The climate of Mississippi and the Gulf South region presents challenges for wood preservation, making water repellents and the environment top considerations.
David Jones, assistant Extension professor in Mississippi State University’s forest products department, said wood treatments can lengthen the performance of timber by decades.
“If we placed an untreated telephone pole in the ground, it would last two or three years. A treated pole will last two or three decades,” Jones said. “The time to consider treatments is before the wood is in place, especially if it will be in water.”
Mississippians use wooden pilings and decking extensively from the salt waters of the Gulf to the lakes, ponds and rivers throughout the state. Even away from bodies of water, the state’s humidity and rainfall can take a toll on the life expectancy of wood products.
“Wood can be degraded by a variety of factors including biological factors, mechanical means, fire, sunlight, and chemicals,” Jones said. “Biological factors cause the greatest financial impact and get the most attention. Wood rot, termites, carpenter ants, bees, wood-boring beetles and marine borers are the major organisms in this regard.”
Preservative treatments and techniques in general target these organisms and minimize their negative impacts on wood’s integrity.
“Preservative treatments primarily protect wood from biological organisms,” he said. “Some wood protection chemicals also act as water repellents. This water repellency helps protect wood from deterioration by limiting the amount of chemical that can enter or absorb into the wood.”
Chemical deterioration is much less common and is sometimes misdiagnosed. It generally occurs when high concentrations of chemicals come in contact with or become absorbed into the surface of wood.
Jones said high salt concentrations can degrade wood, causing a condition referred to as “salt kill,” especially in marine areas or where salt is used on icy paths. Water-borne preservatives that contain water repellents, such as wax, can help minimize the risk of salt kill.
“Table salt is a combination of sodium and chlorine. The chlorine in salt can slowly degrade wood,” he said. “High salt concentrations, high moisture levels or moisture fluctuations, and warm temperatures can accelerate the process.”
Exposure to mechanical abrasion, sunlight exposure, pressure washing and wave action can all accelerate the deterioration process.
“Chlorine is a natural pulping agent of wood. As salt accumulates, it often leaves a whitish, powdery residue on the surface,” he said. “The chlorine can get absorbed into the wood and soften the lignin, which is the glue that holds the individual wood cells together. The result is a fuzzy or stringy wood surface, and possibly a residue of wood dust or pulp.”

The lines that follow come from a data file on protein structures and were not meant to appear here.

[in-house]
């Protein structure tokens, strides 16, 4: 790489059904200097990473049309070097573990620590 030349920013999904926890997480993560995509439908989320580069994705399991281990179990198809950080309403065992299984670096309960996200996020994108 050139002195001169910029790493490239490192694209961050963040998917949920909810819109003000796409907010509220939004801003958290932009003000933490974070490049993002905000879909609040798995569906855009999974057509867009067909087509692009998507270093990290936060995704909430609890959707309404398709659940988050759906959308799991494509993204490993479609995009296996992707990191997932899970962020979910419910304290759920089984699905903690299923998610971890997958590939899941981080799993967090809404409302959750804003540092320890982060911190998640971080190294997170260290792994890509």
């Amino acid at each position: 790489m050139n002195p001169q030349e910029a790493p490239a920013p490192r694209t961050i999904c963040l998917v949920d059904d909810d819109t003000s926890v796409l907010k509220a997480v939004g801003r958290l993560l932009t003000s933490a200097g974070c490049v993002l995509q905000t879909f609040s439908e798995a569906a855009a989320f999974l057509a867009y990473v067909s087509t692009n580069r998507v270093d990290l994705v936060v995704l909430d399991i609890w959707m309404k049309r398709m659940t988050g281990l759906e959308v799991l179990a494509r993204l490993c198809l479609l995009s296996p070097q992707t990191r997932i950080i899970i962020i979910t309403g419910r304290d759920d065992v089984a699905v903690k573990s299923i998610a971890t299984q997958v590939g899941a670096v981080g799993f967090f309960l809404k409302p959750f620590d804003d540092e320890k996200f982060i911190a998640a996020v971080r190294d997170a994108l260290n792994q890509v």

Jones said creosote or oil-borne wood preservative treatments, which are water repellent, can minimize this type of deterioration, but they are heavily restricted in water environments.
“Many people are surprised to hear that wood is generally far more chemically resistant than other structural materials, such as steel and concrete,” he said.
Rubin Shmulsky, head of MSU’s forest products department, said it is important to accurately identify salt-killed timber and to know the differences between it and wood that is biologically attacked.
“Have a professional, such as a treated-wood supplier, wood scientist, engineer or Extension specialist, look at the wood to advise what, if anything, should be done to address concerns,” he said. “Avoid getting advice solely from someone trying to sell a product or service. Remember that chemical impacts on wood do not need biological solutions.”
Once damage from salt is visible, it is nearly impossible to get a quality, lasting treatment to bond between a surface coating and a partially pulped wood surface. Also, salt water will continue to wick upward in the wood structure, and the pulping reaction can continue underneath the coating.
Creosote or penta-treated poles tend to be more resilient because those chemicals act as natural water repellents. In untreated wood or wood treated with water-borne preservatives, some level of salt kill is common especially after many years of service.
“Salt kill may be unsightly, but it is often not structurally harmful, and the wood could continue to perform for years or even decades. In each case, advice from a credible inspector is often money well spent,” Shmulsky said. “If removal of the fuzzy surface is desired, it may be sufficient to scrape off the salt-killed layer. Pressure washing should be avoided in these situations as it often makes matters worse.”
For more information on salt-killed wood, view the Extension publication online at http://msucares.com/pubs/publications/p2662.html.